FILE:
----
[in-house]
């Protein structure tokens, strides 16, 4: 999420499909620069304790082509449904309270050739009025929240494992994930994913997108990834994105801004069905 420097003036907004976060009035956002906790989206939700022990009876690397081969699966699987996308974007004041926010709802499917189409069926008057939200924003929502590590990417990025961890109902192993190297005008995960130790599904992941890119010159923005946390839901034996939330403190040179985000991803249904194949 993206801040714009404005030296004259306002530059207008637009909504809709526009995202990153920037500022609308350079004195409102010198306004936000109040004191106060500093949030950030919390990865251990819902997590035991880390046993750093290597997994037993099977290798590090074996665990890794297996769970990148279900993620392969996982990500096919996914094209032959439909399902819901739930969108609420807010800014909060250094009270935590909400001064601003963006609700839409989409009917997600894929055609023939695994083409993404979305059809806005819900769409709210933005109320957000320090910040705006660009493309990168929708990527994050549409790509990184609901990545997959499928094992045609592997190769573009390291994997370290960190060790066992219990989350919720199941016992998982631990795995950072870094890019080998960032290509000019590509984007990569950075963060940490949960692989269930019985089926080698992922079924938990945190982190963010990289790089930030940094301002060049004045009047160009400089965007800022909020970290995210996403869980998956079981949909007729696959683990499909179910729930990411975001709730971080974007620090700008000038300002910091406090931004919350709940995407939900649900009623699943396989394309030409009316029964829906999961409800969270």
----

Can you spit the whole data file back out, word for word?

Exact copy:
[in-house]
């Protein structure tokens, strides 16, 4: 999420499909620069304790082509449904309270050739009025929240494992994930994913997108990834994105801004069905 420097003036907004976060009035956002906790989206939700022990009876690397081969699966699987996308974007004041926010709802499917189409069926008057939200924003929502590590990417990025961890109902192993190297005008995960130790599904992941890119010159923005946390839901034996939330403190040179985000991803249904194949 993206801040714009404005030296004259306002530059207008637009909504809709526009995202990153920037500022609308350079004195409102010198306004936000109040004191106060500093949030950030919390990865251990819902997590035991880390046993750093290597997994037993099977290798590090074996665990890794297996769970990148279900993620392969996982990500096919996914094209032959439909399902819901739930969108609420807010800014909060250094009270935590909400001064601003963006609700839409989409009917997600894929055609023939695994083409993404979305059809806005819900769409709210933005109320957000320090910040705006660009493309990168929708990527994050549409790509990184609901990545997959499928094992045609592997190769573009390291994997370290960190060790066992219990989350919720199941016992998982631990795995950072870094890019080998960032290509000019590509984007990569950075963060940490949960692989269930019985089926080698992922079924938990945190982190963010990289790089930030940094301002060049004045009047160009400089965007800022909020970290995210996403869980998956079981949909007729696959683990499909179910729930990411975001709730971080974007620090700008000038300002910091406090931004919350709940995407939900649900009623699943396989394309030409009316029964829906999961409800969270």